Last week, in fact, was the first time that I ever included Esq. in my signature block when I signed a set of corporate board minutes as the secretary for the meeting.  Using Esq. in the signature for this purpose is standard practice at my firm.  When I saw it next to my name in the signature block I felt like it was kinda cool.  Afterall, the names of the board members and officers that were at the meeting and that appear in the minutes had various endings like Ph.D, and M.D. after their names so I felt thankful that I could have something to add to the end of my name since it isn't standard practice to include J.D.
I do feel like Esquire has a male connotation but I am fine with it anyway, just as actresses seem to now prefer being called "actors".  You know, as time goes by, I think American English loses much of its specificity.  We seem to be using more and more general terms as opposed to words with fine distinctions.  Case in point, my German Au Pair learned British English growing up and is continuously confused by American English because we use general terms to apply to large categories where the same term has a more specific meaning in the U.K.  For example, it took her a long time to get over the fact that we use "student" to mean students at any grade from pre-school through post-graduate school.  I think she was taught to distinguish between students, pupils, apprentices, and colleagues—or something like that. 


Sintecho, thanks for researching "esquire." Just last week my brother was asking if it was a simple synonym for "lawyer," and I wasn't sure of the answer. I agree with Peg that the masculine connotation/history of the term doesn't bother me. The analogy to actor/actress is just right—if I worked in Hollywood, I'd call myself an actor (not an actress). I like the term esquire, too.


When I first started and was being introduced to clients, several times another associate told me to add "Esq." to my signature for a certain email or letter to make clear that I was a lawyer rather than a new paralegal.  Whether they would have told a new male associate the same thing I don't know (I work in a 100% male practice group, at least in my office), but it was definitely less awkward than the "hi, I'm a new attorney here" line.
 I've also done it (particularly to certain older, male attorneys) when I felt someone was unclear of my role - I've gone so far as to tag it onto my signature line mid-email exchange, for example, when I'm not getting responses in a timely fashion.  My default position is to leave it off, however, unless I feel like I need it.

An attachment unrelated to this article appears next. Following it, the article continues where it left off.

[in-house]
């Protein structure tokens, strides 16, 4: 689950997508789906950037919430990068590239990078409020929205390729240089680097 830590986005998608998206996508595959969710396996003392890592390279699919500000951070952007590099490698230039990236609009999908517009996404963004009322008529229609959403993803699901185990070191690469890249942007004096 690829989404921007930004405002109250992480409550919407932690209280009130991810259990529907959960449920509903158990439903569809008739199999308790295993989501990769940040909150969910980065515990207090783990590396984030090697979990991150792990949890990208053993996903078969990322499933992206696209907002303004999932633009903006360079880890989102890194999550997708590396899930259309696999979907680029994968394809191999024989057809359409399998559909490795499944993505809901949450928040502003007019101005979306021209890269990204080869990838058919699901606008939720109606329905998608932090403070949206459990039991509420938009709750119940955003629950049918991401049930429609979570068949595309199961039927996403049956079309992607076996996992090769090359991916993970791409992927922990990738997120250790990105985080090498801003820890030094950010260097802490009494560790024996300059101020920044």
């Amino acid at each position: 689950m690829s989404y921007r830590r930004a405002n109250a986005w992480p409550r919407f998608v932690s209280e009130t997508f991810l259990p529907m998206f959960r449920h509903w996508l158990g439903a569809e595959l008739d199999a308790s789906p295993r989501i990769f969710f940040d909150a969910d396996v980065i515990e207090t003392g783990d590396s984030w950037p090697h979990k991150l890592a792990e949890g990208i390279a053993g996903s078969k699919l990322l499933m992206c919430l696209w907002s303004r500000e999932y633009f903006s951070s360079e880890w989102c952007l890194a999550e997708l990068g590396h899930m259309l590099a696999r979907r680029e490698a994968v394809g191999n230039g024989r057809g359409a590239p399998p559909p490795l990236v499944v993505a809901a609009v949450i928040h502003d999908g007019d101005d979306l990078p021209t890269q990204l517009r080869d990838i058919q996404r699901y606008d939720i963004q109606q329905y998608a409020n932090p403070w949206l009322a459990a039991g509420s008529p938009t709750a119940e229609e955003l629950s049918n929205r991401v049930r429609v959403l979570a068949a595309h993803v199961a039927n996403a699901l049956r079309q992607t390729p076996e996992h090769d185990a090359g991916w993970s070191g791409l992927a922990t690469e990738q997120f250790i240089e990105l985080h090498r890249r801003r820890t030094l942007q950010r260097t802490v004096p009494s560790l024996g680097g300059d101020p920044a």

I do leave it off anything where, if I were not an attorney, it would say so (e.g., letterhead says "paralegal" or "assistant" if you are not an attorney).

Paul J

<span>From the perspective of an Englishman this term is strictly never used for a woman.</span>
</span> <span 1em;”>It is rather antiquated term derived as described above from Squire.</span>
<span 1em;”>
</span> <span 1em;”>Further, one is also taught (in England) never to refer to oneself as Mr., Mrs, or Ms. - I find that quite awkward as a man because I like to know whether a female associate prefers Ms. Miss or Mrs.</span> <span><!—[if !supportEmptyParas]—> <!—[endif]—></span> <span>Esq. is antiquated and is used to address a person formally. It suggests middle or upper middle class (a very English consideration), and as such I would not use it.</span> <span><!—[if !supportEmptyParas]—> <!—[endif]—></span> <span>It does not suggest any sort of qualification.</span> <span><!—[if !supportEmptyParas]—> <!—[endif]—></span> <span>I understand from this forum that it has entered use in the US with a different meaning; however in the global world one would want to avoid making a bad impression on anyone educated in English-English as opposed to American-English.</span> <span><!—[if !supportEmptyParas]—> <!—[endif]—></span> <span>One would also never use it to address oneself; to do so would come across to an English person as pompous.</span> <span><!—[if !supportEmptyParas]—> <!—[endif]—></span> <span>So I would err on the side of caution and never use it either as a man or a woman.</span> <span><!—[if !supportEmptyParas]—> <!—[endif]—></span> <span>If you have to send an address list out and you refer to a woman from England as Esquire (Esq.) she will consider it a mistake on your part or perhaps even a slur on her sexual orientation.</span> <span><!—[if !supportEmptyParas]—> <!—[endif]—></span> <span>So in summary - avoid this!!</span>